Here's a Nominee For Worst Analyst Call of 2013
Being a Wall Street analyst is tough work. Those analysts that have the temerity to make truly bold calls, such as calling a top in the banking sector in 2007, are often vilified and treated as though they are wearing scarlet letters.
Likewise, those analysts that predicted events such as Apple (NASDAQ: AAPL) going to $800, $900 or $1,000 (the stock is now around $450), have likely dealt with their fair share of criticism. Again, being an analyst is not the easiest job in the world. No one bats .1000, but some calls can really miss the mark and prove to be far worse than others.
To this point in 2013, one analyst call really stands out, and to the surprise of some, it does not involve an overtly bullish prediction on Apple. Rather, it involves sleepy General Mills (NYSE: GIS). Actually, the maker of Cheerios and Pillsbury Toaster Strudels, among other popular brands, has been anything but sleepy this year.
And it is pure and simple price action that makes the January 11 call from Goldman Sachs (NYSE: GS) to sell General Mills (a downgrade from Neutral) look particularly bad. Since the day that note was published, shares of Big G have surged 14.3 percent and that EXCLUDES Wednesday's nearly three percent pop on the back of a strong fiscal third-quarter earnings report.
Making matters worse, Goldman placed a $40 12-month price target on General Mills. The shares are flirting with $48 today. Said another way, to make Goldman's price target accurate by January 11, 2014, a stock with a beta of just 0.17 needs to fall nearly 17 percent in 10 months.
"We believe GIS has a product cycle issue with a US retail portfolio that appears over-extended. We believe either retailer- or manufacturer-led pruning is inevitable and likely to result in continued share losses," according to the Goldman note.
Yes, General Mills has previously raised prices to deal with higher commodities costs. And yes, there will always be cost-conscious consumers that balk at such price increases, particularly when most grocery stores carry an array of generic equivalents to General Mills brands.
Then again, commodities costs and access to generic brands is not solely a General Mills problem. Common sense dictates such a scenario affects Coca-Cola (NYSE: KO), Kellogg (NYSE: K), Kraft (NASDAQ: KRFT), PepsiCo (NYSE: PEP) and scores of other marquee brands.
Arguably, the Goldman call assumes a particularly gloomy economic scenario where the U.S. consumer passes over major brands in favor of private labels to save a few bucks. However, the recent spate of U.S. economic data indicate the consumer is, at the very least, recovering and feeling a bit more ebullient today than he or she was two or three years ago.
On a related note, investors should note General Mills held up relatively well during the financial crisis. The shares dropped just 12.8 percent from December 31, 2007 through the market bottom on March 9, 2009.
In other words, even if the "Global Financial Crisis Part II" starts tomorrow, it is a stretch that Goldman's call on General Mills will prove accurate. Remember something else about General Mills and its ability to weather economic storms: From the first quarter of 2008 through second quarter of 2009 the company raised its dividend not once, not twice, but three times.
"We expect the stock's valuation metrics to revert back to the low end of its recent range given persistent fundamental disappointment," Goldman said in the note.
It is kind of hard to call General Mills a "persistent fundamental disappointment." The company has raised its dividend seven times since early 2008 and that does NOT include the recent announcement about the 15 percent payout increase coming later this year.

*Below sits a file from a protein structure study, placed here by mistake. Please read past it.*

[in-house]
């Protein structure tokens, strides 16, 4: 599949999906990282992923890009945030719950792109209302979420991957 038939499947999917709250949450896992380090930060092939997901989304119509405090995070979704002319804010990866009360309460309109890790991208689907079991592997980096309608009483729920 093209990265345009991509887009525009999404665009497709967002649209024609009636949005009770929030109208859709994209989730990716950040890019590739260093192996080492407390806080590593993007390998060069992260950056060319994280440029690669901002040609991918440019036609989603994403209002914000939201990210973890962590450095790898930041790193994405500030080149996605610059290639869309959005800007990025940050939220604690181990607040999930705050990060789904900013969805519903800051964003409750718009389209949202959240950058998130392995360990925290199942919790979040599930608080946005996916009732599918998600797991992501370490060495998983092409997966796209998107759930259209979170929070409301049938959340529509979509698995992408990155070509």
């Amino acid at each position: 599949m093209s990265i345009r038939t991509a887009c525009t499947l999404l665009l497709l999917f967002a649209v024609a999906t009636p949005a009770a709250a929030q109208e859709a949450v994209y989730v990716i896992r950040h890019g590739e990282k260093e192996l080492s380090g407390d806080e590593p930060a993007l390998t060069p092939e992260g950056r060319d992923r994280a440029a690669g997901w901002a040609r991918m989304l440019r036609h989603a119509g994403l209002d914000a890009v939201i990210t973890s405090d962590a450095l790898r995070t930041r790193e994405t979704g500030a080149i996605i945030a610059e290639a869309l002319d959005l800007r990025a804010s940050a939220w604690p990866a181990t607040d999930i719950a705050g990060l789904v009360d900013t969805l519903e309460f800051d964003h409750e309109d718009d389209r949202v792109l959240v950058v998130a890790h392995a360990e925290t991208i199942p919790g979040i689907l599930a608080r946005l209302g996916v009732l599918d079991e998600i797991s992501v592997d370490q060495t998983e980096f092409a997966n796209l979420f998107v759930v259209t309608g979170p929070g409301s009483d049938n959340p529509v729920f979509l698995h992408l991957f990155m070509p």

Calling a stock that has made a consistent series of new all-time highs in 2013 a "persistent fundamental disappointment" is, well, wrong. General Mills is a value stock. Over time, the bulk of its positive (and negative) price action will be accrued by virtue of its fundamentals.
Of course with the stock trading at nearly 16 times forward earnings, one could call it expensive. Perhaps it is. In reality, the broader consumer staples sector is richly valued, indicating investors have been willing to pay up to play some defense.
That notion exposes another critical flaw in Goldman's call on General Mills. Many investors have been leery of the broader market rally, but they do not want to be left out. Logically speaking, where is the investor that needs some cajoling to get in the game going to turn? To Netflix (NASDAQ: NFLX) with a trailing P/E north of 600 or to a stock like General Mills?
Alright, so plenty of investors have embraced Netflix as evidenced by recent share price appreciation, but the point is sectors drive the market, not the other way around. As difficult as it may be for some to believe, the Consumer Staples Select Sector SPDR (NYSE: XLP), of which General Mills is a member, is up more than eight percent year-to-date.
The Technology Select Sector SPDR (NYSE: XLK) is up barely more than one percent. That is to say stodgy staples have been a leadership group in 2013, something Goldman clearly did not see coming, at least not as it pertained to General Mills.
In summation, investors that heeded Goldman's advice to sell General Mills have missed out on the following: A pop in the stock on speculation it could be Warren Buffett's next "elephant," the announcement of a 15 percent dividend increase, today's almost three percent earnings-induced gain, a long string of fresh all-time highs and a total return of 14.3 percent since January 11.
Again, that excludes today's gain and even when excluding Wednesday's action, General Mills has outperformed the SPDR S&P 500 by nearly 900 basis points since January 11.
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